What is the ‘Cicada-apocalypse,’ and is it happening near you?

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If you had “insect swarm” on your list of reasons why 2024 might be a challenging year, congratulations! For those not yet in the know, brace yourselves—summer in the U.S. is about to get a lot louder. A historic “double-brood” event is currently underway, and it won’t conclude until every last male cicada has sung its song.

This momentous occasion marks well over 200 years since the last time this many cicadas emerged from their subterranean sanctuary. Despite their appearance resembling something straight out of a horror movie, these tiny creatures are actually beneficial to local ecosystems, serving as an excellent source of protein and minerals—for those brave enough to munch past those beady red eyes, that is.

The Cicada apocalypse is fast approaching, coming soon to a state near you in 2024.

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Periodical Cicadas are a regular, albeit unsettling, feature of North American life. These inch-long insects spend 13-17 years underground, traversing through five juvenile stages before clawing their way to the surface. Like clockwork, they emerge in broods, shedding their skins (a delectable treat for birds) and ascending to the trees. While one brood of cicadas is enough to send shivers down your spine, this year presents a rare spectacle—two broods will emerge simultaneously: the 17-year Brood XIII in the Midwest and the 13-year Brood XIX in the Southeast.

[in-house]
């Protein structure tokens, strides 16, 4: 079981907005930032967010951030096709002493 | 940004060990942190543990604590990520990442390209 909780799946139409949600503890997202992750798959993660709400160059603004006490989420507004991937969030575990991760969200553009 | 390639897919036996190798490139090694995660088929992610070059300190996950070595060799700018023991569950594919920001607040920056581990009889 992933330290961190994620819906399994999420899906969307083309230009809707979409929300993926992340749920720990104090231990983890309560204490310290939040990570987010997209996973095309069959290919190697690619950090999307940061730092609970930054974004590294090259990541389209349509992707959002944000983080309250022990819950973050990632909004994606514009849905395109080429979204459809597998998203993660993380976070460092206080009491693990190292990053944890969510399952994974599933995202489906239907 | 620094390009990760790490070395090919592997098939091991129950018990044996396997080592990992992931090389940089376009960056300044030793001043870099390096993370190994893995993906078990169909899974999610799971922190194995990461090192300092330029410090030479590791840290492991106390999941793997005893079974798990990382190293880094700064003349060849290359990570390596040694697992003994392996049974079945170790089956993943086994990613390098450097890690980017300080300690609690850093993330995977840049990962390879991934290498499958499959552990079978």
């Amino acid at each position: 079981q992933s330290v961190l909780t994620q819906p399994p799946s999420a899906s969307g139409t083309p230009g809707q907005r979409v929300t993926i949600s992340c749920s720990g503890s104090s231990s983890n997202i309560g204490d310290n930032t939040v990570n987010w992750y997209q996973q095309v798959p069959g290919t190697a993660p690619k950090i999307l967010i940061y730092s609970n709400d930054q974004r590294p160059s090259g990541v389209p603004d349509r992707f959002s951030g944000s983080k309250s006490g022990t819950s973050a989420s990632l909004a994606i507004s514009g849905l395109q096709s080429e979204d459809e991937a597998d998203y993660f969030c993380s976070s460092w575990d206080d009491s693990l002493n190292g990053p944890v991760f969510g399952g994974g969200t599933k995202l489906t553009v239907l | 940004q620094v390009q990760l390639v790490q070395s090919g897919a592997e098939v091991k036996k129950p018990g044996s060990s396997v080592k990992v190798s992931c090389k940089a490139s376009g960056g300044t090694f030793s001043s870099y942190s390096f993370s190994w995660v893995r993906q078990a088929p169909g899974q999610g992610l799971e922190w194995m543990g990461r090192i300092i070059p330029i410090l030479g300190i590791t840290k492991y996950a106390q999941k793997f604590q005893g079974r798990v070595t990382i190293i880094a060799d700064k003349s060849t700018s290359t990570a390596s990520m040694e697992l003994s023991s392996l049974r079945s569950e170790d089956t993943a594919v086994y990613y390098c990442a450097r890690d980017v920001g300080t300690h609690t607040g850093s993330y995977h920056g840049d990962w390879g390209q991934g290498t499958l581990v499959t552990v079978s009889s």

Millions of these captivating creatures are set to emerge, filling the air with their distinctive cacophony until their mission to repopulate is complete, culminating in their mass demise. While they may be a nightmare in appearance and sound, these bugs are not harmful—just incredibly impolite.

With just four weeks to find a mate and reproduce, they have little time for niceties, as one unfortunate TikToker discovered. Hair covers, hats, or face shields are recommended to shield against their swarms, which can become entangled in longer hairstyles and collide with anything in their path.

The good news? Cicadas do not sting, bite, or carry diseases. Homeowners may need to contend with potential damage to young trees from the eggs laid by females, but otherwise, cicadas pose no threat. They don’t even eat during their brief above-ground stint, though they do get thirsty. For the adventurous, they offer a high-protein snack, reportedly tasting like asparagus.

Fortunately, cicadas will only be a passing internet terror for most of the world. However, for residents of certain states—particularly Springfield, Illinois, expected to experience the highest number of convergences—life is about to get a lot louder.

But there’s a silver lining: once the cicadas begin their romantic interlude, they have just four weeks before they drop like flies.